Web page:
Dr Reich will speak about what’s involved and what it’s like to run a literary festival. With writers’ festivals proliferating across the state, organising them could be an area in which editors can apply their project management skills. He’ll also provide an insight into what it’s like to write in two very different genres, for two very different types of publishing.

Dr Reich's novels – Building Bridges, I Know Precious Little, Book of the Weak – will also be available for sale on the night, $10 each (cash only, please; proceeds to be donated to charity).

Bookings on the IPEd website.

Sunday 16 June:
A literary country lunch (from 1pm)
Royal Albion Hotel, 41 Mollison Street, Kyneton
Speaker: award-winning novelist Mark Brandi, author of Wimmera and the just-released The Rip.


Dates to mark in your calendar:                                      

Thursday, 27 June:
Evening event, 6pm
CoffeeHead Café, 8 Railway Parade, Camberwell

We're still confirming who our speaker will be, but thought we'd give you advance warning of the date.

Thursday, 18 July:
Annual branch meeting
More details to come. 

We also have an after-work CBD networking event for in-house editors and other staff in the works. We're still sorting out dates with our high-profile speaker, who will talk about how to build a career in publishing.  Details in the next newsletter and your email inbox soon!

Committee/organiser: Marie Pietersz


Editor Q&A: Eddie Caruso

One of our members, Edward Caruso, has recently had his second book of poems published (Blue Milonga, Hybrid Publishers, Melbourne). The poems were written in Argentina and Chile, so Blue Milonga is heavily influenced by Latin American themes. During the writing of this book, Edward knew that his work would eventually come under the microscope of a fellow editor. The experience turned out to be positive, so we will follow this up with Edward in our Q&A.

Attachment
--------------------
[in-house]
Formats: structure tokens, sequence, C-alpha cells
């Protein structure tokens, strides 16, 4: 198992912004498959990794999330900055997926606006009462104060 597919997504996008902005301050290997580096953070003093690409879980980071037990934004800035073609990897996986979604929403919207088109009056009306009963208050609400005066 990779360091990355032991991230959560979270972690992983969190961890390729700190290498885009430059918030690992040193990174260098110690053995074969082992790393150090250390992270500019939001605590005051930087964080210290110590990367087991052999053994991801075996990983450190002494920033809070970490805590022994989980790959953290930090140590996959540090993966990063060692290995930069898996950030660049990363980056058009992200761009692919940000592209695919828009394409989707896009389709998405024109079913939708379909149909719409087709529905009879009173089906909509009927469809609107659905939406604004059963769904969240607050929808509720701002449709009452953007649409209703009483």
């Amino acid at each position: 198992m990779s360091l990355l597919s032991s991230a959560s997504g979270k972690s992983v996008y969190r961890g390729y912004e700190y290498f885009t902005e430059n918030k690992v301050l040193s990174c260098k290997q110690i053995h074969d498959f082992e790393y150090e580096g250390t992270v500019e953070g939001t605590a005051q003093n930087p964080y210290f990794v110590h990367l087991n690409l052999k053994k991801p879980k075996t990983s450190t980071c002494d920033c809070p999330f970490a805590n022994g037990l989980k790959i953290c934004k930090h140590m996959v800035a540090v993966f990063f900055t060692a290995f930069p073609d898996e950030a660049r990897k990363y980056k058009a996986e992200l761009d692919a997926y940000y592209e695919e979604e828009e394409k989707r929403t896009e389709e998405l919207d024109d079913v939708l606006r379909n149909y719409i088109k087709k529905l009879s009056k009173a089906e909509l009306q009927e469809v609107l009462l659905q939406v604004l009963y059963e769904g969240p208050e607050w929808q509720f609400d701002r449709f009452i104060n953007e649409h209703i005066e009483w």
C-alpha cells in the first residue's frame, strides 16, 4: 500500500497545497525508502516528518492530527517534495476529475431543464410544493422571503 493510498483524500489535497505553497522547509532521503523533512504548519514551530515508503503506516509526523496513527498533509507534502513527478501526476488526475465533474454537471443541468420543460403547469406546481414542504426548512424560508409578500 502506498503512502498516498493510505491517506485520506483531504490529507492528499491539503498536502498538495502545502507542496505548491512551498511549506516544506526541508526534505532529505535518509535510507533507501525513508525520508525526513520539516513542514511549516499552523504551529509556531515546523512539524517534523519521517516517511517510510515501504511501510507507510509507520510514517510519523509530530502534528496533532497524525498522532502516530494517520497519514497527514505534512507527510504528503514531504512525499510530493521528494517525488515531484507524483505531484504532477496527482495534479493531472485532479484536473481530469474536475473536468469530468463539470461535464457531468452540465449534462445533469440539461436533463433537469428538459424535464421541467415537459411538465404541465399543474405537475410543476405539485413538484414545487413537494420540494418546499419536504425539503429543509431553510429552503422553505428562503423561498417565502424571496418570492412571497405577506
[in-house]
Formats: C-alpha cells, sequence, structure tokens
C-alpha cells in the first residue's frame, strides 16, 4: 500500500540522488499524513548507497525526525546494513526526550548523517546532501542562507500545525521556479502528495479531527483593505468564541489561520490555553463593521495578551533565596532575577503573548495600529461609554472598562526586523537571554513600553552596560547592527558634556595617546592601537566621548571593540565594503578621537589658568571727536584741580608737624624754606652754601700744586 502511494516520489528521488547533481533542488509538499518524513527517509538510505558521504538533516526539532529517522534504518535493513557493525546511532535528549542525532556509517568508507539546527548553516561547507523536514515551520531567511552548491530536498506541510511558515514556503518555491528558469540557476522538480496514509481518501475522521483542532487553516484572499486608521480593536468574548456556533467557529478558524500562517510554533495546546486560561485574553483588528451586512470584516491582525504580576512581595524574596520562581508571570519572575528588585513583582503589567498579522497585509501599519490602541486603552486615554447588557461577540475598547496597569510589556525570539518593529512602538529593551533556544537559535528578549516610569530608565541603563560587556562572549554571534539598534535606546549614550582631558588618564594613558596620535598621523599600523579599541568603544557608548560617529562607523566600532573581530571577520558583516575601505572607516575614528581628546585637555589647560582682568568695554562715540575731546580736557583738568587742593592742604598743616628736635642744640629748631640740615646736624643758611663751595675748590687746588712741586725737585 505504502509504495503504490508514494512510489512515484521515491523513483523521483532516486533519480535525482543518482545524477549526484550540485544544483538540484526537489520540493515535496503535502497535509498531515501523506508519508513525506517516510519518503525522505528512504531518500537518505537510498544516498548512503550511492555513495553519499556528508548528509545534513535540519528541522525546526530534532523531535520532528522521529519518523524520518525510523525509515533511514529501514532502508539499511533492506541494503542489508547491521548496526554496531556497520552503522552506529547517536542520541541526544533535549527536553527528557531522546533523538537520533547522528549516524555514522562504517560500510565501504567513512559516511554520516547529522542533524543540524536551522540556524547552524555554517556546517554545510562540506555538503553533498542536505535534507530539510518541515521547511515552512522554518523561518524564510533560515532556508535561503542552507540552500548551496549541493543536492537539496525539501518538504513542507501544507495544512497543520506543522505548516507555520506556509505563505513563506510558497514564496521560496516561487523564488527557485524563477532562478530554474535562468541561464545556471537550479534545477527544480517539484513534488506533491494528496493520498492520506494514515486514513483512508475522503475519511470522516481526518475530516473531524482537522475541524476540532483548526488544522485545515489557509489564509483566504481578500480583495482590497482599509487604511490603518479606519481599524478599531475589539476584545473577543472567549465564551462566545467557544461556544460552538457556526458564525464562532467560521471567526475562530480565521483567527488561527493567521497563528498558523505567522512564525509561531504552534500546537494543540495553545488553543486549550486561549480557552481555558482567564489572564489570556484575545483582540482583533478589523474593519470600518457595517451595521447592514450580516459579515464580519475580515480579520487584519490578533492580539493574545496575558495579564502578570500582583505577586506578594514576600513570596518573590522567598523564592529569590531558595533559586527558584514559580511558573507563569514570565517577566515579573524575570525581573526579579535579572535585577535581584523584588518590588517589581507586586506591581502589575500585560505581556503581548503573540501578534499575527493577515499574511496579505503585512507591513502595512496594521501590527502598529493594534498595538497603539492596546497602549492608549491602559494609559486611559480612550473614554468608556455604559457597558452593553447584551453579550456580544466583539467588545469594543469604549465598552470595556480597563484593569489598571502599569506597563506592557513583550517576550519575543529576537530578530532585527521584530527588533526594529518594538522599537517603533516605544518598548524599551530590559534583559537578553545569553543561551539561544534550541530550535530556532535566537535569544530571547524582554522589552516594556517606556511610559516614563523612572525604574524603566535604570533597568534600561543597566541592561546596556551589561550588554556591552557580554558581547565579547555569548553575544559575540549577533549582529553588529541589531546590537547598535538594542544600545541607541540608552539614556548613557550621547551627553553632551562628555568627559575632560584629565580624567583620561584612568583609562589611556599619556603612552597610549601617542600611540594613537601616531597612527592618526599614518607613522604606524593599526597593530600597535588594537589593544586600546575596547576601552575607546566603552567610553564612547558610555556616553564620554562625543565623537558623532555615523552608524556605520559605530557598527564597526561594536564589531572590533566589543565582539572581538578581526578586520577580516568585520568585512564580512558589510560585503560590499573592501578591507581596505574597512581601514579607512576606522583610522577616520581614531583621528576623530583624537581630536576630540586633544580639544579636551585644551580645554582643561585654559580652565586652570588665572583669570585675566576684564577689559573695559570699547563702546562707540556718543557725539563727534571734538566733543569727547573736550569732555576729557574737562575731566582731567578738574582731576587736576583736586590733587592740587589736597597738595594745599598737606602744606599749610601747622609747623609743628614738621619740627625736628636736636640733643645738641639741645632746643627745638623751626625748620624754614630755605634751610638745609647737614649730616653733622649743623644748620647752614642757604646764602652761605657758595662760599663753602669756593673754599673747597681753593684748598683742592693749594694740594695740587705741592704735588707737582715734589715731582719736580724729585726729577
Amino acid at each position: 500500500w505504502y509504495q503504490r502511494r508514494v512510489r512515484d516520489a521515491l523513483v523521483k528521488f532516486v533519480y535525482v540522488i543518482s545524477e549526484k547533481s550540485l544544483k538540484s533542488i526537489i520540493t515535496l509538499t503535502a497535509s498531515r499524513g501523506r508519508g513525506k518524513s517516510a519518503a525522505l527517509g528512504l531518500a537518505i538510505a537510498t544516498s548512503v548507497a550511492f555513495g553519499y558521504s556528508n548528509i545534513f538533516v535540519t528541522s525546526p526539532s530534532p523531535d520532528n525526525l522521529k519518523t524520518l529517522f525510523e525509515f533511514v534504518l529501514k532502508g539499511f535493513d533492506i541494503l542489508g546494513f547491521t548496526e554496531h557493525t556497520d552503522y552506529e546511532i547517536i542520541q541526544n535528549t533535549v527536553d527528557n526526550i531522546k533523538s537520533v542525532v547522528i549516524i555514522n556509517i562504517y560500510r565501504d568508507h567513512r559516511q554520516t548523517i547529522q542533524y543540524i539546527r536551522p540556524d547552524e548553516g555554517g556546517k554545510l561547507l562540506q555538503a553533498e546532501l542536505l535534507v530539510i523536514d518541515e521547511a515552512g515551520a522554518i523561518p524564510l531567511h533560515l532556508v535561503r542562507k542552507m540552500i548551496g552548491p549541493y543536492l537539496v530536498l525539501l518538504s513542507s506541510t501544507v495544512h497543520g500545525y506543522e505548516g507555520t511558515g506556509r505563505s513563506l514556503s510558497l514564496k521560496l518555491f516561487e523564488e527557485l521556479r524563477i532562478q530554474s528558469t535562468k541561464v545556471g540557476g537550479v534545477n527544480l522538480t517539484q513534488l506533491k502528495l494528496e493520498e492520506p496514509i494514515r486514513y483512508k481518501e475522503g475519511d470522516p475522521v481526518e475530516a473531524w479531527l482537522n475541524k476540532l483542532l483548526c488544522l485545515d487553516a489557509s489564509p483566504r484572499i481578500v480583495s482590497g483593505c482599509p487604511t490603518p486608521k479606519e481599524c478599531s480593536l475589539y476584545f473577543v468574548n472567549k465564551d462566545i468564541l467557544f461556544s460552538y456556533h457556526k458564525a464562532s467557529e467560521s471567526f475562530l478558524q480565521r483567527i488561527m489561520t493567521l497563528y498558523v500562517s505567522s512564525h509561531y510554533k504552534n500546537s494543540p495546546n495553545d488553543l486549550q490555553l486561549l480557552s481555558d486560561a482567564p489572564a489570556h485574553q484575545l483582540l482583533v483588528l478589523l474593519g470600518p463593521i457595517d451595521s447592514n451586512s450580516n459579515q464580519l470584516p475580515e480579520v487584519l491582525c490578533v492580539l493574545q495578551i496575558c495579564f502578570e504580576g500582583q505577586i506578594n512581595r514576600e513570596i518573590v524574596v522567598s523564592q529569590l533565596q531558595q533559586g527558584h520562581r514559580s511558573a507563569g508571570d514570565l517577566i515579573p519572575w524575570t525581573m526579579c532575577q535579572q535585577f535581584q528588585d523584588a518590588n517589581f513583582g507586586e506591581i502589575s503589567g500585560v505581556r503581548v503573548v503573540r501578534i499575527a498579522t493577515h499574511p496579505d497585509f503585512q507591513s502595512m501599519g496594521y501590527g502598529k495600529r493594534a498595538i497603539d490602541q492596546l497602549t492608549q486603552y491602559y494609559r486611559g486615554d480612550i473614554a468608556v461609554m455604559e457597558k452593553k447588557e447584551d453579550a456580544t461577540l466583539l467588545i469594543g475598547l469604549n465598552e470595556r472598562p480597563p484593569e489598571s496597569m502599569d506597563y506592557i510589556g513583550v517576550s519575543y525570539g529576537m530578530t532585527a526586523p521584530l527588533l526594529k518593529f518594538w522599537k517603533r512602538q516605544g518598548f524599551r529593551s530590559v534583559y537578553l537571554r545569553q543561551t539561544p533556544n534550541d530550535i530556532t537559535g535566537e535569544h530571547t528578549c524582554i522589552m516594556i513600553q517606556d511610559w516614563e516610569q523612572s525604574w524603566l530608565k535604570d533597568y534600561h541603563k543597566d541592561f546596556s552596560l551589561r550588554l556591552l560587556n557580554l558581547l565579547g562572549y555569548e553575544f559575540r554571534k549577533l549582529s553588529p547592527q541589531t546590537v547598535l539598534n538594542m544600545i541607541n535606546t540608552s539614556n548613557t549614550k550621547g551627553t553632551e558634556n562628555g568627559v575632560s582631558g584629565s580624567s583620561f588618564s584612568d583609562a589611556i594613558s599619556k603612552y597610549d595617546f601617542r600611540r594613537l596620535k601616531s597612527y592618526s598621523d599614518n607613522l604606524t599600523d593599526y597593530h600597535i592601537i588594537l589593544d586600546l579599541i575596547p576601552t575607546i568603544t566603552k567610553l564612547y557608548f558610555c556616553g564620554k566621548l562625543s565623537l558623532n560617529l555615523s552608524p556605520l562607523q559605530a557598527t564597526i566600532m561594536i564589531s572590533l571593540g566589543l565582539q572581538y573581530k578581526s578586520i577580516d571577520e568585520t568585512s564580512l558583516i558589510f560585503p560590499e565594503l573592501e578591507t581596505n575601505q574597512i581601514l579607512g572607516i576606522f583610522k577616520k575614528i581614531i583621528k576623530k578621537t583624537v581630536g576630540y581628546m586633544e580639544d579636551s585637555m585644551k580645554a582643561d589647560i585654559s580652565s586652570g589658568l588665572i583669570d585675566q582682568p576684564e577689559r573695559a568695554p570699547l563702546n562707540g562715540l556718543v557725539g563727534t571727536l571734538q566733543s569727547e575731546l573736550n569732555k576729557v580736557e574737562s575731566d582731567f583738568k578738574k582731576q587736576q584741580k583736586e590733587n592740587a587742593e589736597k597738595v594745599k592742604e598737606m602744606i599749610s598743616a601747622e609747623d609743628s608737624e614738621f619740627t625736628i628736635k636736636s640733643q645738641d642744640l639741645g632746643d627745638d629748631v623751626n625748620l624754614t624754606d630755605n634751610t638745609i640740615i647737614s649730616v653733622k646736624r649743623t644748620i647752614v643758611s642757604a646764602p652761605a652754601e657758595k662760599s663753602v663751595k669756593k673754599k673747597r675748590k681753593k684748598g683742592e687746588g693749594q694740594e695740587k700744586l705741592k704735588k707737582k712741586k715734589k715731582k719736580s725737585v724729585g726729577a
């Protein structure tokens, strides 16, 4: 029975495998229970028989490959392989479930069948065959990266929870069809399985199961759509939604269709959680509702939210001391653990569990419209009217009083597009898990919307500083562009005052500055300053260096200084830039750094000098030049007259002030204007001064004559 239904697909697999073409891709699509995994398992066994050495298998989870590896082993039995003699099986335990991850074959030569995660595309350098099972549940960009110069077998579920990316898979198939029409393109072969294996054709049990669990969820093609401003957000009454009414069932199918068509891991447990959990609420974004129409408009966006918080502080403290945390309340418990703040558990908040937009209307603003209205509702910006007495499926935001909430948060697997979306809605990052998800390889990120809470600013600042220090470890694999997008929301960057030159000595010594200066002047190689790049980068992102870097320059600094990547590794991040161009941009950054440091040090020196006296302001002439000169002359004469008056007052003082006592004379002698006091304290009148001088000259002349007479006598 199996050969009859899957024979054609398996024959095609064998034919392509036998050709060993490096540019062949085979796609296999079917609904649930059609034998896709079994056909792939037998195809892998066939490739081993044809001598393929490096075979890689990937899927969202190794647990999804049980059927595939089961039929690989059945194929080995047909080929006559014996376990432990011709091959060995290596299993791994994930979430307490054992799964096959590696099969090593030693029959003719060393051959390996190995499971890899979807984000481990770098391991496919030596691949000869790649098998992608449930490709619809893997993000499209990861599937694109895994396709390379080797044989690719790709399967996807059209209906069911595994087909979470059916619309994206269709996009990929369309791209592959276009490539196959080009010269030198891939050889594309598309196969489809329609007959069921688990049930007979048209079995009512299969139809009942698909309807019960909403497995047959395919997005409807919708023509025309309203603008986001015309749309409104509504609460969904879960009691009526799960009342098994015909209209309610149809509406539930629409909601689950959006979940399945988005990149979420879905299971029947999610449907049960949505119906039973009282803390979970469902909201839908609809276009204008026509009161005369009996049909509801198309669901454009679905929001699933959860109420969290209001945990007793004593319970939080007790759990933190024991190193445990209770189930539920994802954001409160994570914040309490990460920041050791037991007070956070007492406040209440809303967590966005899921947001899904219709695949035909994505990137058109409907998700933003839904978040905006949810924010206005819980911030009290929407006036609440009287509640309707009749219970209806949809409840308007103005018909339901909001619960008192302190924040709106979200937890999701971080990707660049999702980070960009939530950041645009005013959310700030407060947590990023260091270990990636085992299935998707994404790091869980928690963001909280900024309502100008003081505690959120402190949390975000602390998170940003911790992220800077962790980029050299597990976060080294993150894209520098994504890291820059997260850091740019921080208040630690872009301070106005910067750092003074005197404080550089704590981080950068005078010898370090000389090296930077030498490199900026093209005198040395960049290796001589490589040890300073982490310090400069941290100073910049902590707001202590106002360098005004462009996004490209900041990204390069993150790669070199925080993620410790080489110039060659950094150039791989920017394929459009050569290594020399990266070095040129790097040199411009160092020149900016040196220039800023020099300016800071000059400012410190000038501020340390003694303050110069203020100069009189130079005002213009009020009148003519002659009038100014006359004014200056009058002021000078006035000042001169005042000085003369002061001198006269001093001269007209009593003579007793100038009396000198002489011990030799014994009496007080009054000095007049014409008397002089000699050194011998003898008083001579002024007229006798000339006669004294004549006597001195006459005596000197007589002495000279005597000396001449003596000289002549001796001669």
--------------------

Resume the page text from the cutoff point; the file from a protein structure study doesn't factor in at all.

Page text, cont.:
Edward Caruso AE is an editor, proofreader, indexer and poet. He specialises in commerce and educational texts from secondary to tertiary levels. He has run his own freelance business since 1996. In January this year his second book of poems, Blue Milonga, was published by Hybrid Publishers.

How has your month been?

I have just finished a proofreading job for an academic publisher and have several other jobs lined up over the next six weeks. It’s almost time to renew my accreditation, so I’m readying my notes.

I do have one editing project from a self-publisher that was due in late November 2018, but has yet to surface. It does make it harder to plan ahead or to take on work. I have worked with a number of self-publishers over the years, with the odd café Q&A session. Many writers who go the self-publishing way are on a learning curve (some may be formulating that one and only book they feel they have in them), so it’s common to work with ‘writers’ who are learning to feel more at ease with the writing process. However, it pays to have other work coming in – freelancing is a balancing act.

Also, Blue Milonga was published in late January. Since the launch in late February the book has taken on a life of its own. The launch saw close to 70 people attend, which was a very pleasing result. I have been in touch with quite a few people since – those who couldn’t make it and those who I have thanked for supporting me. There is a lot of promotional work involved to set up readings and to establish a presence in the poetry/literary scene and beyond. It’s a great way to do my own marketing, and it parallels some of the ways I generate freelance work.